Brett said...

Mr. Ellis- Hi, I'm just a random subscriber to your blog. I subscribe because you offer a little bit more of an unorthodox viewpoint though your conclusions seem to be consistent with historic Christianity. Basically, for fun, I’ve decided to write a quick response- for fun and for my own benefit in clarifying.

In this post, I feel that you have overlooked much in the gospels. With a bit of a closer look, I believe that you’ll find that Jesus certainly affirmed that he was indeed the God-man, not leaving room for readers of the New Testament to believe him to be anything but the Lord of the universe. I guess I’m not really sure where to start with this as I feel it is on nearly every page of the gospels. Let’s just look at one example of one passage I was thinking about this weekend.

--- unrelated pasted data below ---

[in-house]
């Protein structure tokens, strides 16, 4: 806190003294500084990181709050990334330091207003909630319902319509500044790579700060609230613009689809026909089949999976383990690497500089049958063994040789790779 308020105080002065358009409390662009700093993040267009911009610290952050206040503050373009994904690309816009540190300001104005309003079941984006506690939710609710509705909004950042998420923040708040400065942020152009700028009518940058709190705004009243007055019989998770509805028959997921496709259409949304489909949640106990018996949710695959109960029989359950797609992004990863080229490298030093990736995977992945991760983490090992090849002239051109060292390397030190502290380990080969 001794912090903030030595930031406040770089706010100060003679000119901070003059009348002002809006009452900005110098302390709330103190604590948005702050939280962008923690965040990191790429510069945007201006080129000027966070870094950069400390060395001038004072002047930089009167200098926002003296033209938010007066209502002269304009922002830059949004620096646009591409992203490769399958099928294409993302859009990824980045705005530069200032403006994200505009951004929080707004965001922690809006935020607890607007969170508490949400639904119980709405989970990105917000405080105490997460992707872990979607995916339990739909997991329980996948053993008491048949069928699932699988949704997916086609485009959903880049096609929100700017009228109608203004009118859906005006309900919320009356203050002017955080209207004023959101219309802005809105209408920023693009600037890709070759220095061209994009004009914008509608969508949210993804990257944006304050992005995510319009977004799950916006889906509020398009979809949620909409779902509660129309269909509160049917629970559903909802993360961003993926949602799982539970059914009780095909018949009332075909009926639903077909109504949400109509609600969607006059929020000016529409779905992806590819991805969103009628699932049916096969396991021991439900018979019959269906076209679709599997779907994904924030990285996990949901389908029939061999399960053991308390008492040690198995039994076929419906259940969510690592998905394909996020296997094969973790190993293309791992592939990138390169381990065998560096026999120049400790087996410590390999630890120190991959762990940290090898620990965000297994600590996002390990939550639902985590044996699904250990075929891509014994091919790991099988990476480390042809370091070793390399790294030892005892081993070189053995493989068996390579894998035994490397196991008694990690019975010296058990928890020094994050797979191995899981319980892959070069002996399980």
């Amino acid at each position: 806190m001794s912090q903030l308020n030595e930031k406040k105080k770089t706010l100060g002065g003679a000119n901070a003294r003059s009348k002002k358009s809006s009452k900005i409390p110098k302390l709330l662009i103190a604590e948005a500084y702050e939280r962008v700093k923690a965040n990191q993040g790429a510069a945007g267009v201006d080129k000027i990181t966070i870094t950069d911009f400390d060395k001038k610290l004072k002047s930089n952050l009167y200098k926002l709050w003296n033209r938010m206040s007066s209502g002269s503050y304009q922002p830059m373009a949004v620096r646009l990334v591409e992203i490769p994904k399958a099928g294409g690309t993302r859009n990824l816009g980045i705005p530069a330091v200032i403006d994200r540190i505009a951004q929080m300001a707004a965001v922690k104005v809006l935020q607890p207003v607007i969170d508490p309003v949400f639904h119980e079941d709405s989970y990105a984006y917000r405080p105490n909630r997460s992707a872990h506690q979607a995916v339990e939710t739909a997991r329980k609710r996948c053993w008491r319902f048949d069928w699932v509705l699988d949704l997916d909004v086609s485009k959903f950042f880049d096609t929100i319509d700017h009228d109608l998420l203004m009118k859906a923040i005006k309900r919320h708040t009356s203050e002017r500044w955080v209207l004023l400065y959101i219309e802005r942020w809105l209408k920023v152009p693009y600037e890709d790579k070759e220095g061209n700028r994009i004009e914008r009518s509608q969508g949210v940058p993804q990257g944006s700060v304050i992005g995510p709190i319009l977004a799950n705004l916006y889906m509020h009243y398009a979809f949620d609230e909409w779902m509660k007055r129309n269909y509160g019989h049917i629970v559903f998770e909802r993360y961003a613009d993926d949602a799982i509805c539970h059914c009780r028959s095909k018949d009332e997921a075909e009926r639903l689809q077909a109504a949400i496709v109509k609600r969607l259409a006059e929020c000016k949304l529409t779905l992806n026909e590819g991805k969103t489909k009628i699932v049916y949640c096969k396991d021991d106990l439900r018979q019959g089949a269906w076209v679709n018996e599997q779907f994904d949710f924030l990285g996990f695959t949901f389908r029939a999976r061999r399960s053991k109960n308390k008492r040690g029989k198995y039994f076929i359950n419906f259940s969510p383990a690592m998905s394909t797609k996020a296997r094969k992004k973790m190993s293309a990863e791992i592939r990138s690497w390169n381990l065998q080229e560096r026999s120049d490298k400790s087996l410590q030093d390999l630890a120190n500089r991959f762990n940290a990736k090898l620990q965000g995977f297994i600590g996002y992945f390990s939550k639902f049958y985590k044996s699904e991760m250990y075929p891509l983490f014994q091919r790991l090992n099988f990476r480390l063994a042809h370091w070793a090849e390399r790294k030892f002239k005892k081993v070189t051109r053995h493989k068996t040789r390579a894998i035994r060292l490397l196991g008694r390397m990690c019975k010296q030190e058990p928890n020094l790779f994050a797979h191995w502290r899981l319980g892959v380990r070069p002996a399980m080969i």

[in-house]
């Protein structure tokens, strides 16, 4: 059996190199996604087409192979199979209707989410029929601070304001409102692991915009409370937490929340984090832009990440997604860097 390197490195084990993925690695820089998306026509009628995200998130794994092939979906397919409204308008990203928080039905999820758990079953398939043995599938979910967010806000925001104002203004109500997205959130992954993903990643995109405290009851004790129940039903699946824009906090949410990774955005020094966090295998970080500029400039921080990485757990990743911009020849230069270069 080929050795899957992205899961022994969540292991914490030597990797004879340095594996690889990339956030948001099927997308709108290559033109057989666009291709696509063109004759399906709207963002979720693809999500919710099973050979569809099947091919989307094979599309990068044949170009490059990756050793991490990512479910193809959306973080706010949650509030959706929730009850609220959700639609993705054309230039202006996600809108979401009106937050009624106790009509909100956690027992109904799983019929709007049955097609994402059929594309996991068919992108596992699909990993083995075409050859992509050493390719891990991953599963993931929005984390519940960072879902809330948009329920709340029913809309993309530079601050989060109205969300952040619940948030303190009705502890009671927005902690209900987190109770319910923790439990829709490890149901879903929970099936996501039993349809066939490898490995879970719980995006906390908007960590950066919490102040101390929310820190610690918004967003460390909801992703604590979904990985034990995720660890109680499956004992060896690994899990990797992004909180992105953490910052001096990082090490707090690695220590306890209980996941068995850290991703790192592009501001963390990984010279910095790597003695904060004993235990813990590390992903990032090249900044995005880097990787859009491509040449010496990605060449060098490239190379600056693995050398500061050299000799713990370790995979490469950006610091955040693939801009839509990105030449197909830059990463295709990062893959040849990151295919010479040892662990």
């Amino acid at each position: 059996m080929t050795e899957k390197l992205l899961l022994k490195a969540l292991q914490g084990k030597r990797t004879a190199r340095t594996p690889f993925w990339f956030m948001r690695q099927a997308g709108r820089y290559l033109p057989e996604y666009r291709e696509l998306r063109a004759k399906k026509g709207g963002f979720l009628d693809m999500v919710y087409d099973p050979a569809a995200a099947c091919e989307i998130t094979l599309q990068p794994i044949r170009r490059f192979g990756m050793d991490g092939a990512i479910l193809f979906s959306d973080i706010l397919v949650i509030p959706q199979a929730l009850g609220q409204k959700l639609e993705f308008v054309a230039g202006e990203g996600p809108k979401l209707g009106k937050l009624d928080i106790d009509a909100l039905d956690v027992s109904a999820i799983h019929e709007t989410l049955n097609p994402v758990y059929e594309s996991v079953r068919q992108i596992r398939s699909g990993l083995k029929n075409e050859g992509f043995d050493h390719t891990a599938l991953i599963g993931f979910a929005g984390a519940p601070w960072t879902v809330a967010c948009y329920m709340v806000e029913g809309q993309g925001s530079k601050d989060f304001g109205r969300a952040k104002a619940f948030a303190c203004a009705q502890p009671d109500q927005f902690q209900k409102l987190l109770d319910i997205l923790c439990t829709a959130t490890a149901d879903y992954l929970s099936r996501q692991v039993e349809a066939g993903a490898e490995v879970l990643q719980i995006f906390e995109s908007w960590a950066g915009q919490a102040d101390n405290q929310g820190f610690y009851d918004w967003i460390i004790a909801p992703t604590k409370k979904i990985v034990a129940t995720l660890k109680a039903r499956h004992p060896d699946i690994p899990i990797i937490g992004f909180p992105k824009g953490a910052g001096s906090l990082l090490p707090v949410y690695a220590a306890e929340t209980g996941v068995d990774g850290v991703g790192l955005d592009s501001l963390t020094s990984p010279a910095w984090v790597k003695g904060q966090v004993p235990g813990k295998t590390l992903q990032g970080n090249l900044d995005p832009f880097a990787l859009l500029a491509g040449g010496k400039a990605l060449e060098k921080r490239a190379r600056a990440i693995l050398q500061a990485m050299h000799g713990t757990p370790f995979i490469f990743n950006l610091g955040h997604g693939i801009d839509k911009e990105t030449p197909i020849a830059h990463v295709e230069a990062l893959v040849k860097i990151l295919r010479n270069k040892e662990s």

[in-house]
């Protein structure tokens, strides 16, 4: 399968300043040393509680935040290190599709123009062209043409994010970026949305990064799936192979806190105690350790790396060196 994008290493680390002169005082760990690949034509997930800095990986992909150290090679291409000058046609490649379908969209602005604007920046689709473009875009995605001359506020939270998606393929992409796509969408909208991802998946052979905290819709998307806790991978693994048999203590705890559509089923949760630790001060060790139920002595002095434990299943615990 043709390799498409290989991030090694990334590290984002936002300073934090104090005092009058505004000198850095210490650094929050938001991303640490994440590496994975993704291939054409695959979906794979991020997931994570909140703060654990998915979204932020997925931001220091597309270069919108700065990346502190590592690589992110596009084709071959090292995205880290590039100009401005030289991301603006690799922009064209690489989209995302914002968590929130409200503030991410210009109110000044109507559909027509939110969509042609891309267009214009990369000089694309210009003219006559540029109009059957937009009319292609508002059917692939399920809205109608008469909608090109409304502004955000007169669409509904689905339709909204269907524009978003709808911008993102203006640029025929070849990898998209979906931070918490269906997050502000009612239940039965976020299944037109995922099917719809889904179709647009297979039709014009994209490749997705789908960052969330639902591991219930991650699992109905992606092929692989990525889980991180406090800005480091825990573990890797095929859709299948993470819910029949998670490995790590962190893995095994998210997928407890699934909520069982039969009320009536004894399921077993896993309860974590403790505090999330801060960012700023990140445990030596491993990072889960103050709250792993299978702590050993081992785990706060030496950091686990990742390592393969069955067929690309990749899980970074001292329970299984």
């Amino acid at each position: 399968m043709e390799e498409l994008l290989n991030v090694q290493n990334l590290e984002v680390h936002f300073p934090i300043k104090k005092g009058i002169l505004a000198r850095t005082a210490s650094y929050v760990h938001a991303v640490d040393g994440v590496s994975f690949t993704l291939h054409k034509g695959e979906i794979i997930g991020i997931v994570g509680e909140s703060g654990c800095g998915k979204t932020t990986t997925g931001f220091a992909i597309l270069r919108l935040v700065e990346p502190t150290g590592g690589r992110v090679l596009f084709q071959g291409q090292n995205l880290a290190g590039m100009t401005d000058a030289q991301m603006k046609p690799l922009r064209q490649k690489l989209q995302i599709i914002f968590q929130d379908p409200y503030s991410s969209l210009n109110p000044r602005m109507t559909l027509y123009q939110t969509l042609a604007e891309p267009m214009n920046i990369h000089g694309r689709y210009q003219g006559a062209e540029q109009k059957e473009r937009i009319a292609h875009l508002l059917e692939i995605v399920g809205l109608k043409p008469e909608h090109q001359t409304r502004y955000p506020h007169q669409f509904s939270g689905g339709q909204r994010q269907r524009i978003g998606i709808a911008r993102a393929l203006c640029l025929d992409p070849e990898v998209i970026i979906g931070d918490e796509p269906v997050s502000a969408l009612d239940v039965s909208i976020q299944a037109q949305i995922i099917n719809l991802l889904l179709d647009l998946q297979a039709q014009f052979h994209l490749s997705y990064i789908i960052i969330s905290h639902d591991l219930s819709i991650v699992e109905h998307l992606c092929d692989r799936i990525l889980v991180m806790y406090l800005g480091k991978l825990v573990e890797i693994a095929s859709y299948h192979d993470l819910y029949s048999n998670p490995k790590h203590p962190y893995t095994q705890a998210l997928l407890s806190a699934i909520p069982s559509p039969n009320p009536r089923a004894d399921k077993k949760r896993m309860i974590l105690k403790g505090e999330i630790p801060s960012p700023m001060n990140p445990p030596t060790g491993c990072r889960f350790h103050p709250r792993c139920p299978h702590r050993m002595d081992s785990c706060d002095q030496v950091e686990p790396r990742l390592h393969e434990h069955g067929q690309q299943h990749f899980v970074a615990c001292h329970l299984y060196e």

In John 5, for instance, after Jesus heals the man at the pool, we are given an interchange between Jesus and the Pharisees. Notice how Jesus replies in v16: My Father is working until now, and I am working. Now we were not there to discern his tone (whether he was just another of God’s children or something more). But, we can infer what he meant by what follows: “This was why the Jews were seeking all the more to kill him, because not only was he breaking the Sabbath, but he was even calling God his own Father, making himself equal with God.

Here, facing Pharisees who wanted to murder him, this would be the perfect time to clear things up. We can picture Jesus saying, “Hey, hold up guys- I’m not equal with God! What are you guys talking about?”, but he does not. He goes a completely different direction.
In v. 19, he continues. The first half of the verse is no trouble and isn’t controversial. Look at the second half, though- “whatever the Father does, that the Son does likewise.” Whatever the Father does? Loves and has compassion? Yes. Creates the universe? Yes. Runs the cosmos? Yes- whatever the Father does. In v. 23, Jesus speaks of “honoring the Son just as they honor the Father”. A heavy (blasphemous) claim if he speaks in some generic sense of God as Father.